Today’s readings.. ((Nehemiah 8), (Joel 3), (2 Thessalonians 3)

Today we completed reading the short but intensely challenging prophecy of Joel: it contains predictions which, in part, are very appropriate to the present situation in the Middle East. Today’s chapter (3) starts with, “For behold, in those days and at that time, when I restore the fortunes of Judah and Jerusalem, I will gather all nations … and I will enter into judgment with them there on behalf of my people …” [v.1,2] What nations will he enter into judgment with? Verse 4 tells us, “What are you to me, O Tyre and Sidon, all the regions of Philistia?” In the days of Joel, they were the enemies of Israel, but this is spoken of the time God restores “the fortunes of Judah and Jerusalem” [v.1]. The latter day inhabitants of the Gaza strip which is the heart of where the Philistines dwelt are “men of war (who) draw near” and, says the prophet of them, you will “beat your plowshares into swords, and your pruning hooks into spears; let the weak say, ‘I am a warrior” [v.9, 10] The weak are talking tough, their spears have become rockets and so see themselves as warriors against God’s regathered people whose fortunes have been restored.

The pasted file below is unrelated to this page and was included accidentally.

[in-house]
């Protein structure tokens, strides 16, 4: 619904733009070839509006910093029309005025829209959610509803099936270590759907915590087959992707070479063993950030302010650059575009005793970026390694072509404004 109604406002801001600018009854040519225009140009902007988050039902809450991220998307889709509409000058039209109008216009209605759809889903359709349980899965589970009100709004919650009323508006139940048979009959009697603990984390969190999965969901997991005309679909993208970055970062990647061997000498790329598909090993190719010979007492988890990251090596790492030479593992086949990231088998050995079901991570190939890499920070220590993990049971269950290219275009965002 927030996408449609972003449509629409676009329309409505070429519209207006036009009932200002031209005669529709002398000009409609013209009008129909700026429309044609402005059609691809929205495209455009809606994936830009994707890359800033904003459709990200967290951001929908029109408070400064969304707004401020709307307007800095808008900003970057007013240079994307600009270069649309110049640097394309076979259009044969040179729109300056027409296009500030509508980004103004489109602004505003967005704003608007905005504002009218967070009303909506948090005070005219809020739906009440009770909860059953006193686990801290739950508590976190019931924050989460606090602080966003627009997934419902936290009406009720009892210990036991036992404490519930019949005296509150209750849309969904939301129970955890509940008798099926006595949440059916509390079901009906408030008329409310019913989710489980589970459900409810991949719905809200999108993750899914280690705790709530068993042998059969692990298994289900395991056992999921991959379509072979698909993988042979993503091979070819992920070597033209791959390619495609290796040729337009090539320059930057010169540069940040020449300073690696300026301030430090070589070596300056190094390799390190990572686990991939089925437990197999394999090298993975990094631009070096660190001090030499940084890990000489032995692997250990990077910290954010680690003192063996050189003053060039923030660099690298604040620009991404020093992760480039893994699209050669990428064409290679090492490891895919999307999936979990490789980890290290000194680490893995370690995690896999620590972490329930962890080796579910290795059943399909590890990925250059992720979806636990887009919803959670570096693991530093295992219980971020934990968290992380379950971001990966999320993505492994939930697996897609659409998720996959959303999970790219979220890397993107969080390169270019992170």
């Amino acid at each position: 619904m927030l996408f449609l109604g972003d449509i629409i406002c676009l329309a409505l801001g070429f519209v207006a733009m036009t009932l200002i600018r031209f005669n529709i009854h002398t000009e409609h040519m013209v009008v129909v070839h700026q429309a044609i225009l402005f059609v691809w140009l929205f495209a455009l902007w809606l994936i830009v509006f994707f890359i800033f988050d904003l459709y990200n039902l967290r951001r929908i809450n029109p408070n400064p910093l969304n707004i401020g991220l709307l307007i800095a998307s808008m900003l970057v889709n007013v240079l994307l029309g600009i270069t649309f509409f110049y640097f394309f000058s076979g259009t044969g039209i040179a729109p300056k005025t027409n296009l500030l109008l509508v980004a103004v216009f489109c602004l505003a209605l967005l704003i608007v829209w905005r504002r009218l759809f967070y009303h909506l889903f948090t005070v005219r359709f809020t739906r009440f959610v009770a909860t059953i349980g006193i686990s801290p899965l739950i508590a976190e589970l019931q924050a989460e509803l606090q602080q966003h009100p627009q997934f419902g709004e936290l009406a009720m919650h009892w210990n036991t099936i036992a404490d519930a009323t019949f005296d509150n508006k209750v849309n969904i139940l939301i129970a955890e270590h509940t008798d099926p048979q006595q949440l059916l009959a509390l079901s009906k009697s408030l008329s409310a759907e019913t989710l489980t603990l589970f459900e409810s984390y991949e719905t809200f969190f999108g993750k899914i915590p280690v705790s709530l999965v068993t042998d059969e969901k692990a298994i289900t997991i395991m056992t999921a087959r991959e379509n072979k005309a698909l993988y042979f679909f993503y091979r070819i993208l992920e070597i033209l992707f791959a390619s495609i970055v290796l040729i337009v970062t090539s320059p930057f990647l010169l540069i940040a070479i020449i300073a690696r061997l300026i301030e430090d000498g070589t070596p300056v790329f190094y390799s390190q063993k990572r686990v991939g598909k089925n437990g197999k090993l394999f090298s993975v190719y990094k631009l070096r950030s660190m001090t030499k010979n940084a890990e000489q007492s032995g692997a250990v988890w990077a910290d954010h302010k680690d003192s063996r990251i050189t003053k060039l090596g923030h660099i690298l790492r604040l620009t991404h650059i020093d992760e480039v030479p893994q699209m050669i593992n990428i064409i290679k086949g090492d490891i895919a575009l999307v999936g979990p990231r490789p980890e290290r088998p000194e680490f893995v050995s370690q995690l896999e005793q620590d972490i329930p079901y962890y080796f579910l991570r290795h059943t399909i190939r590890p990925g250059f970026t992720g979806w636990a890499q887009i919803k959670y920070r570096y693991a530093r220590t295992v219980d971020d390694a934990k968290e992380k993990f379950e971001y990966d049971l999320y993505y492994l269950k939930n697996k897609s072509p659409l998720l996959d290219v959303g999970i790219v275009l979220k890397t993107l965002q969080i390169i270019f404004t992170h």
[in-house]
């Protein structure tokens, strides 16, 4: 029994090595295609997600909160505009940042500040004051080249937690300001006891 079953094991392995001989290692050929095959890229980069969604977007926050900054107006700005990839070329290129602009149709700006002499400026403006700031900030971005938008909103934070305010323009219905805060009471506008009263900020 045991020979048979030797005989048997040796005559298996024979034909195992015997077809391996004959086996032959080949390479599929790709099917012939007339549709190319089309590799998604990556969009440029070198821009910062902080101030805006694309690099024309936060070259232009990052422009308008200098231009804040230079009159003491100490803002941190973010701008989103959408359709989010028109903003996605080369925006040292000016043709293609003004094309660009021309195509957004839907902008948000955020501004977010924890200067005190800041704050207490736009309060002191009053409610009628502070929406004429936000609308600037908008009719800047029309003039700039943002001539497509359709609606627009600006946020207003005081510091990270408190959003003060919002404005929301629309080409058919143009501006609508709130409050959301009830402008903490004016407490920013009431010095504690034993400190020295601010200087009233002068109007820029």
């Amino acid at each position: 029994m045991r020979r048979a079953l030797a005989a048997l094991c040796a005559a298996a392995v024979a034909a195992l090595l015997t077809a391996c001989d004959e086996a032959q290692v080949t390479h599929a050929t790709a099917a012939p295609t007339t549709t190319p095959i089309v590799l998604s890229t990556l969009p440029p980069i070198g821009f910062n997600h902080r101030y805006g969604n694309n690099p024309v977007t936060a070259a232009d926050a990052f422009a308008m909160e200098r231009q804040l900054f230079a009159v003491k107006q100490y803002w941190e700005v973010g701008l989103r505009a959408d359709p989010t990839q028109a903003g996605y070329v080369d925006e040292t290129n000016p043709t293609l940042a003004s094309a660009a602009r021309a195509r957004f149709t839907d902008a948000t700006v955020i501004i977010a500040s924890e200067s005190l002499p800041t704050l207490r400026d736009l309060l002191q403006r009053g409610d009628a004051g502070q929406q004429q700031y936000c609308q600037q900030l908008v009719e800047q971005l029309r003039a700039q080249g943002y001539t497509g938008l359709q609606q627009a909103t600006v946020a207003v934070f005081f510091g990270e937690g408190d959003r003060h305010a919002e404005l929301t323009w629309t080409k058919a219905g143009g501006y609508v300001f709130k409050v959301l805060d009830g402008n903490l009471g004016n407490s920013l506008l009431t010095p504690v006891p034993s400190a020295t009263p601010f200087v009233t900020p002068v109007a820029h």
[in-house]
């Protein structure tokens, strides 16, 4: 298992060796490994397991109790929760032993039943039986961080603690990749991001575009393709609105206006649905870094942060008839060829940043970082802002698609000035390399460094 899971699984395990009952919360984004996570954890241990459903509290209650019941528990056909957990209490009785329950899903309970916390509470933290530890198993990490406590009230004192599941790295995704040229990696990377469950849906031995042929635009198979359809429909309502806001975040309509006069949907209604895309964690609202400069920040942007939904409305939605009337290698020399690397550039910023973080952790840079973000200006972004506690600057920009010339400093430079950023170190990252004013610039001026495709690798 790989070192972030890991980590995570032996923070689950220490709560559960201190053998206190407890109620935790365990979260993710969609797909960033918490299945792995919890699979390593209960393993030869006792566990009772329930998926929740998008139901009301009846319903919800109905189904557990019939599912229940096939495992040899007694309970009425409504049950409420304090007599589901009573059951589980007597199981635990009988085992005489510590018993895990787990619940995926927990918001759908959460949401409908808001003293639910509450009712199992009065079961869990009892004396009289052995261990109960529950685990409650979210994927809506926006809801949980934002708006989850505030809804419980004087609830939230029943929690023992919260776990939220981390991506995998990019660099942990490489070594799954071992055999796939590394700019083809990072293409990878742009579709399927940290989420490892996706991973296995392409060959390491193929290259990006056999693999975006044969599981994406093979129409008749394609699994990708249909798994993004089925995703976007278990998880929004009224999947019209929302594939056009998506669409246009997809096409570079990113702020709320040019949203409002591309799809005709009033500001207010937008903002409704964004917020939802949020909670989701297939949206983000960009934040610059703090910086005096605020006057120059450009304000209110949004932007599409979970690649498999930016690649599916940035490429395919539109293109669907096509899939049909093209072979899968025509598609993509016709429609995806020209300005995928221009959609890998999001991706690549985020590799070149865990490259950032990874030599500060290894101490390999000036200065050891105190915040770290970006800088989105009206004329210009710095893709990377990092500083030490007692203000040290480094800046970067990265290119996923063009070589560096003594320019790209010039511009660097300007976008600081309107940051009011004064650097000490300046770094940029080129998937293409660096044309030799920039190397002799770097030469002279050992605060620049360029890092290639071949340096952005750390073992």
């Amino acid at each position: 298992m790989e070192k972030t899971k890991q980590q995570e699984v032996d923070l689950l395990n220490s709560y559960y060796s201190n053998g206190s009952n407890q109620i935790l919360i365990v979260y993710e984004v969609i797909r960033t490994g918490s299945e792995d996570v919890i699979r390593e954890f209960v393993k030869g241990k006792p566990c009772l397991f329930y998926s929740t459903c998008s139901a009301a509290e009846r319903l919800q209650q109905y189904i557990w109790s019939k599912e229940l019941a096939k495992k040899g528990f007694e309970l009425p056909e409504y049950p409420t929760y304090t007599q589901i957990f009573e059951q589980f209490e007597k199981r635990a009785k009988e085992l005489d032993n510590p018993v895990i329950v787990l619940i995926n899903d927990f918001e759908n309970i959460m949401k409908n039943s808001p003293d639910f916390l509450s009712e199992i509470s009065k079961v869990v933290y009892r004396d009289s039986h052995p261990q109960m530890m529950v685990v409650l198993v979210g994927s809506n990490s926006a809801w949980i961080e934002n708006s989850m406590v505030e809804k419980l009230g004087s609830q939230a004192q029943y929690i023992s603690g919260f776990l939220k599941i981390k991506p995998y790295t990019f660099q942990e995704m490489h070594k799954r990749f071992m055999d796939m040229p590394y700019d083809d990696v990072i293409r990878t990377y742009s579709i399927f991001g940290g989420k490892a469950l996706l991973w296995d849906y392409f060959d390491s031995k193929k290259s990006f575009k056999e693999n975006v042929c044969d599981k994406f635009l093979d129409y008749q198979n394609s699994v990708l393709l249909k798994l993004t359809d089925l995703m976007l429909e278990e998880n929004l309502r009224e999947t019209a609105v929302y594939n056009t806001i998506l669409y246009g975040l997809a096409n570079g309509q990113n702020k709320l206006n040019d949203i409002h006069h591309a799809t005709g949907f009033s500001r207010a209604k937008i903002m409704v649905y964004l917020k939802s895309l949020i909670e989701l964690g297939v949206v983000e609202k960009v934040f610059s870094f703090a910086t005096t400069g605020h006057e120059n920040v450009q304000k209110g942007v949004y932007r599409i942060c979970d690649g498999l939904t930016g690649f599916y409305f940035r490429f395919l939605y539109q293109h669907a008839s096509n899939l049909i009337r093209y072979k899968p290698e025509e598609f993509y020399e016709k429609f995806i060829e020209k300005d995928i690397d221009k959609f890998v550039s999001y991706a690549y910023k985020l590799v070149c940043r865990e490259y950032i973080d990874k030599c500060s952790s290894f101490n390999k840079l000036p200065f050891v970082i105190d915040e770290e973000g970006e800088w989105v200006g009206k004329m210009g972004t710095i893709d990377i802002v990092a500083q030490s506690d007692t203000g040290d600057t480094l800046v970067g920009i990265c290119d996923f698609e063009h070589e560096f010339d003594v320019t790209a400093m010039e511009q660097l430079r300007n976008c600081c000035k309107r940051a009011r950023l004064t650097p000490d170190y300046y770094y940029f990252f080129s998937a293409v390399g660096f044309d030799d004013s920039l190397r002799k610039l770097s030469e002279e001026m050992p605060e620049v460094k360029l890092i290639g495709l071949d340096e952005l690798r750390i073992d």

The prophecy is addressed to “all you surrounding nations” [v.11] but then “multitudes” [v.14] get involved and this
verse refers to “a valley of decision! For the day of the LORD is near” Is Armageddon meant here? We noted v16, “The LORD roars from Zion, and utters his voice from Jerusalem, and the heavens and the earth quake. But the LORD is a refuge to the people of Israel” [v.16] A remarkable result of this awesome climax is that “Jerusalem shall be holy and strangers shall never again pass through it” [v.17] – the very last words of the chapter being “… for the LORD dwells in Zion.” – it surely pictures the kingdom of God in action with Jesus as king.
Now the end of chapter 2 told us that “everyone who calls on the name of the LORD shall be saved”, but we need to “know” the LORD, and have a relationship with him in order to call upon him – sadly some will be like the foolish virgins (and half of the waiting virgins were foolish!) whose lamps (of faith) had gone out for lack of oil.
In a real sense our own constant reading, meditation and reflection on God’s word is a major source for oil. May you make sure you are among those “who call on the name of the Lord” like the worthies of old who were commended for NOT being “weak in faith” [Romans 14 v.19] but will among “those whom the LORD calls”.

 

 

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